Edna: Seraphim, strong as the earth with a tongue that splits through air, walks Edna. The younger sister of a powerful Seraphim, she is introduced atop the mountain range. Her older brother Eizen has been corrupted by malevolence and transformed into a dragon, a powerful being in need of purification. Edna seeks a way to restore his mind, and joins Sorey’s quest to achieve that goal.
I… ADORE Edna. She’s by far my favorite character in Zestiria. I think that her attitude, despite it being one that could be perceived as obnoxious, snarky, mean, I really do find her personality to be so strong and ladylike in a way that contrasts Lailah’s motherly nature. She has that older sister quality about her, but she also be a younger sister given that she actually is one, and that younger quality about her is most evident around Mikleo. She teases him, gives him the nickname “Meebo,” carries a parasol given to her by Eizen, and generally has a sweet look about her. Yeah. She’s my favorite.
Zaveid/Dezel: Nope, they’re not at all the same person, but they are both Seraphim of the same element, Wind. And I decided to group them together because they both essentially got the same amount of screen time in the anime and game combined.
Dezel (with the hat) is the Seraphim that guards over Rose, and is introduced in the very last episode of the anime, and about midway through the game. He is very stern, serious, and even now, there is a lot that is unknown about him. He is a complete contrast to his element in my opinion.
Now for Zaveid (long hair). He is a loner, rides wherever the wind takes him. He is first introduced when Edna is seeking a way to restore Eizen back to his former self, and it is revealed that he was a close friend of Eizen’s, and has the desire as well to see to it that he is either saved or restored. Zaveid also has the duty of watching over Edna, a promise that he made to Eizen.
Of these two, I would definitely give my props to Zaveid. I like his personality, and in the game, his interactions with Lailah are pleasing. She cares about him, yet is still uncomfortable enough with him to tease and harass him. His relationship with Edna is also touched on in the anime, something that I honestly didn’t expect much to occur. Dezel didn’t really stand out much as a character for me. Maybe he will in the anime though!
Alisha Diphda: Princess to the kingdom of Rolance, she is a faithful knight and an advocate to her land. She stumbles upon the world of Elysia after her country is besieged by malevolence and seeks the guidance of a Shepard. Under the watchful eyes of Sorey, she comes to learn that he can see the Seraphim and invites him to the ceremony of Ladylake to determine a new Shepard. After Sorey succeeds, she becomes a close companion to him and acts as his primary follower and aide.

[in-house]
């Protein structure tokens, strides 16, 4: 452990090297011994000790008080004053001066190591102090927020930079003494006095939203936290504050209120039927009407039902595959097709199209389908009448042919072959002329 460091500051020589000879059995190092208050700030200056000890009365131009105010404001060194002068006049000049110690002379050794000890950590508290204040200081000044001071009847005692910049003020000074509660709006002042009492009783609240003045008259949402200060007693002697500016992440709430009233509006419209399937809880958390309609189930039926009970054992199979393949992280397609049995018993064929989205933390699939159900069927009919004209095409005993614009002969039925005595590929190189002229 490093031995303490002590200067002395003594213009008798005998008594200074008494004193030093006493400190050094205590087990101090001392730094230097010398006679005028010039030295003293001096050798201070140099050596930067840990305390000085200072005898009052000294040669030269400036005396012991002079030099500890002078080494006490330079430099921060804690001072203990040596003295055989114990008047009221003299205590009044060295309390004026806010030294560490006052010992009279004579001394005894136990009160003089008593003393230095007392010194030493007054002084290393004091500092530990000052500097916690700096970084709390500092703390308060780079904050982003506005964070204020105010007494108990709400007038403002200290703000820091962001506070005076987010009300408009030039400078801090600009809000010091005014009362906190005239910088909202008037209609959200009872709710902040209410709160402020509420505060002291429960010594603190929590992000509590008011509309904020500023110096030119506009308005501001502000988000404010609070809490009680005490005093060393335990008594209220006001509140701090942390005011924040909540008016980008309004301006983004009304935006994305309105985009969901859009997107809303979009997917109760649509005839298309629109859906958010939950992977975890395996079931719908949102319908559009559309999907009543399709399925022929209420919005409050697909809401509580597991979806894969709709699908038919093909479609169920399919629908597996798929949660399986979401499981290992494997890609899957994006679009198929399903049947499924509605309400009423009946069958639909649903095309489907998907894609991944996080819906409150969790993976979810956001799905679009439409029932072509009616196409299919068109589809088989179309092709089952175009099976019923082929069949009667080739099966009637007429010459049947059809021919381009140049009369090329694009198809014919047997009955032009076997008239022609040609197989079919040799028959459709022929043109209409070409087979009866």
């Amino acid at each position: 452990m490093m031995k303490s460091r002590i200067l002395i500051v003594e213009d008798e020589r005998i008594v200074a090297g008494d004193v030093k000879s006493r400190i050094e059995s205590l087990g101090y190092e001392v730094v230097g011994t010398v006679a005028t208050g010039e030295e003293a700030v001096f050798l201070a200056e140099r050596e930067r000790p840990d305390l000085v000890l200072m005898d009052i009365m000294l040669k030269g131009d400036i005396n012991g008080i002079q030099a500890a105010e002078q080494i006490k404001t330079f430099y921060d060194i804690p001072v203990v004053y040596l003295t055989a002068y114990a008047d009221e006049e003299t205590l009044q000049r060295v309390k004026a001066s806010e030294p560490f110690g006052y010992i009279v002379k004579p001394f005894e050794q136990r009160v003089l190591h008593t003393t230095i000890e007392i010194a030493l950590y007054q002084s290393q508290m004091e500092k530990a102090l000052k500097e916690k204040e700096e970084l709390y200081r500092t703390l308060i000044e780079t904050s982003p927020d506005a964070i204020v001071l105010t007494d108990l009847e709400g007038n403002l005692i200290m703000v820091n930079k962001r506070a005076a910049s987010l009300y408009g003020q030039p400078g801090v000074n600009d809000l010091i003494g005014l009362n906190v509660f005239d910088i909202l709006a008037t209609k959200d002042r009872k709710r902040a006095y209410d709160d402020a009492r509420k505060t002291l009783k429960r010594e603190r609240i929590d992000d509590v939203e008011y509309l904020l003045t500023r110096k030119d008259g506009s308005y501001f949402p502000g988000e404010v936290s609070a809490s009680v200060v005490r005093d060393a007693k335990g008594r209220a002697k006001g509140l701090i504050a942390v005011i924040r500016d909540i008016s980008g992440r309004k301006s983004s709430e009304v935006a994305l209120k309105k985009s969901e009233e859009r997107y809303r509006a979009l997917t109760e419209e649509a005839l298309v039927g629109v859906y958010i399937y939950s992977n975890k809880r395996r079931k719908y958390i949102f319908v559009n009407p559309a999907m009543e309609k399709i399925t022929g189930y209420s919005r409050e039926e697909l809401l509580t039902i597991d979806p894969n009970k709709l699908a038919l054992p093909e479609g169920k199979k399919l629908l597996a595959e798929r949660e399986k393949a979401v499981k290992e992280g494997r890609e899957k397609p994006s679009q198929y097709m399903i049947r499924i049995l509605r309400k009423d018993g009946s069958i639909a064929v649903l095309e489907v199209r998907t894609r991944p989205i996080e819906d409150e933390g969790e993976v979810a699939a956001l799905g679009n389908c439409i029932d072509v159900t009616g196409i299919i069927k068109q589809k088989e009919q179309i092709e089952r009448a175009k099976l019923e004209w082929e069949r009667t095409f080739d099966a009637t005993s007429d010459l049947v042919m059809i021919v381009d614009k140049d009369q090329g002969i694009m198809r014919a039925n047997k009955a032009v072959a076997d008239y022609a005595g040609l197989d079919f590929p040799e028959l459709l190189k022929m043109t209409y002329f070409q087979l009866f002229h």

I personally find Alisha to be a strong character, not solely for her titles, but because of the way that she goes about situations. Many perceive her to be naive and foolish due to her idealism that she would risk her own life for the lives of countless others, but I feel that as a princess to a struggling kingdom, that is definitely the right path for her. She is foolish for choosing to be a fatality if it is so thrust upon her, but she is still someone that I feel is worthy of her behavior.
Rose: Rose is seen as an enigma in the beginning of Zestiria, working as a merchant for the Sparrowfeathers. She is the first person that Sorey meets when he arrives in Ladylake, and she lends him a helping hand in exchange for a favor. This momentum keeps up, but there is definitely more to Rose than meets the eye.
Personally, I love all of the main cast, but I would have to put Rose as my least favorite of the Tales of Zestiria cast… the video game, at least. The anime seems to flesh her beginning out much better, and it really expands on the relationship with Alisha that she develops. The game doesn’t seem to show much of any–it really only shows Rose to be more antagonistic towards her, whereas Alisha shares a mutual distaste and yet still sees them as friends. I think that Rose is a bit of, well, a bitch in the games. The anime, I do not. It’s a strange combination.
ROUND THREE WINNER: Tie
Now that we have our results, I’d say that in terms of character development, story, and overall appeal, watch the anime for the better results. If you don’t want to watch the anime… definitely try out the game, and maybe it could influence your ideals on wanting to try and find the differences in the anime the way that I had!
I would rate the overall series, game and anime, a 6.7/10. Individually, I would rate the game a 6, and the anime a 7.3. I just preferred the pacing of the anime and the fleshing out of the characters much more, especially given that I played the game first.